If grain prices are down 22.5%, why are we still paying the same price for bread?

Perhaps I’m just stupid. But could someone explain to me why food prices are still rising in the supermarkets, while prices at producer level have been falling for months?

According to the latest producer price index, the prices of agricultural products and manufactured food fell in September, in the case of agricultural products for the second month running. The producer price of processed food – that is, the price at which manufacturers supply retailers and wholesalers – is now almost 2 percent lower than a year ago, while the prices of agricultural food products have fallen on average by almost 6 percent.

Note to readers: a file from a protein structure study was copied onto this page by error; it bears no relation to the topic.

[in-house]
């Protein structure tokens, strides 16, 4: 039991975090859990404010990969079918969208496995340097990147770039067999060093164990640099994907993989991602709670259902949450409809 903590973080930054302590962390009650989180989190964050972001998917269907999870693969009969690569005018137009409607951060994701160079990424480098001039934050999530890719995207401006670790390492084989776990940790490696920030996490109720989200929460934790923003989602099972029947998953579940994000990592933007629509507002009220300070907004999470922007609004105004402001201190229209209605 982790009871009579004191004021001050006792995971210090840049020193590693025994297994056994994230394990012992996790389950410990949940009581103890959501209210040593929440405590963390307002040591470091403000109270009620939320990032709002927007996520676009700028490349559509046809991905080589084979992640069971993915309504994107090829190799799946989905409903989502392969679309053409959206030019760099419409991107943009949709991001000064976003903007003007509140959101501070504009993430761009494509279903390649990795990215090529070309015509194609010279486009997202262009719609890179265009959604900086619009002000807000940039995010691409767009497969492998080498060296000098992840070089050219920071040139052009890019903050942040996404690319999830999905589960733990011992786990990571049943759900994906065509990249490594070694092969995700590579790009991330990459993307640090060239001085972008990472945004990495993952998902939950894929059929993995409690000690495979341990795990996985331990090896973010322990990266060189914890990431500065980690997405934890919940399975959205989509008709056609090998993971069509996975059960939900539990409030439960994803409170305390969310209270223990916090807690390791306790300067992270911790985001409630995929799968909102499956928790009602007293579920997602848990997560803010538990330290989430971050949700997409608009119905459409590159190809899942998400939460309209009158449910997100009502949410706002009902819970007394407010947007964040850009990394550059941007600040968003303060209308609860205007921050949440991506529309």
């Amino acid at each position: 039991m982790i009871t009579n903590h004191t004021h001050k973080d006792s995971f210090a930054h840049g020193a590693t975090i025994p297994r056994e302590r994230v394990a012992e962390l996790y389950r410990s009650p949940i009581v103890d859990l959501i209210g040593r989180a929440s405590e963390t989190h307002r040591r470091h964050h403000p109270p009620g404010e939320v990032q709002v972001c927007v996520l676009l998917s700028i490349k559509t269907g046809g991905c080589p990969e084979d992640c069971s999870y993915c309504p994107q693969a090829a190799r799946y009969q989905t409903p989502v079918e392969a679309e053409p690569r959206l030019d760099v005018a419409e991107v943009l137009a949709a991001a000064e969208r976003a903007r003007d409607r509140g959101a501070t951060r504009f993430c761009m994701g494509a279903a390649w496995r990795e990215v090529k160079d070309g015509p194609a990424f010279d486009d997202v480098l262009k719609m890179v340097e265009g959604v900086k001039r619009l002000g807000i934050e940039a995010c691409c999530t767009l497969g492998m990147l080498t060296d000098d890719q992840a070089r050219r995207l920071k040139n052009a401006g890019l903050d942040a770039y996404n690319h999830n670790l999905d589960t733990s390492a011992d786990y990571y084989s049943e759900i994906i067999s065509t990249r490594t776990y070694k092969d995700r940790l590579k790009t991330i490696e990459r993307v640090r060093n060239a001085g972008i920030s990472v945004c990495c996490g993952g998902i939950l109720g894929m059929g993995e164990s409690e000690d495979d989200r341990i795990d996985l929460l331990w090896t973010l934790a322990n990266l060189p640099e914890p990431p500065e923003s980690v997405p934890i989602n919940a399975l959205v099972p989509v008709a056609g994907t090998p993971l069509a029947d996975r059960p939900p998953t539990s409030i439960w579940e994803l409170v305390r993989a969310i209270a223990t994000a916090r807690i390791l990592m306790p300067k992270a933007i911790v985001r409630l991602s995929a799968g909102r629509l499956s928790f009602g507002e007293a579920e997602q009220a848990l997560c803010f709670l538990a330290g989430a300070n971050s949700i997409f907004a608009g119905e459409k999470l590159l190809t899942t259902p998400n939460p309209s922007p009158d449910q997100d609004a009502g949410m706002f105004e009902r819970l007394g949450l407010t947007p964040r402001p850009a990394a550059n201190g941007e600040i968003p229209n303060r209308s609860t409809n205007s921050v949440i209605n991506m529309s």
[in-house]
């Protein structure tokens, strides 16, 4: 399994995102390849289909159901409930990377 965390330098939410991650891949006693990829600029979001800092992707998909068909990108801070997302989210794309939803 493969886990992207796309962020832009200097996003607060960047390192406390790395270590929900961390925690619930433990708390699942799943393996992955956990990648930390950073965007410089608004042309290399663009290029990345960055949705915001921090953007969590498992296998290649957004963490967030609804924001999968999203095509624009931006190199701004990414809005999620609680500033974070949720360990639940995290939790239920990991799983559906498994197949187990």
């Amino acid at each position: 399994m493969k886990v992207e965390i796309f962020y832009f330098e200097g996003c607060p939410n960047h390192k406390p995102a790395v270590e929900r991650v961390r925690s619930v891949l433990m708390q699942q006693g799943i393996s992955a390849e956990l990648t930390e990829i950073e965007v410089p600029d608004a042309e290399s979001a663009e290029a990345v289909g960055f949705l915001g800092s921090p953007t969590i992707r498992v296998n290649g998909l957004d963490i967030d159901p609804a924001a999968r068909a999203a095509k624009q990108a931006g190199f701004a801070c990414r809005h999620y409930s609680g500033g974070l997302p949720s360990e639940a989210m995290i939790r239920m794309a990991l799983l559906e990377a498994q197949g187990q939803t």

In the case of some commodities, prices have plunged dramatically. The price farmers get for grain, for example, is now 22.5 percent – almost a quarter – lower than a year ago. And the price of flour is down 12 percent. Yet, in the supermarkets, the prices of bread and cereals have declined only 2 percent over the same period, according to the latest Consumer Price Index.

Let’s get this straight: the farmer is getting 22.5 percent less for his wheat. The miller is getting 12.1 percent less for his flour. The supermarket is charging just about the same for your loaf of bread.

Meanwhile, the supermarkets continue to rake in record revenues, despite the worst recession in decades. How is that possible?

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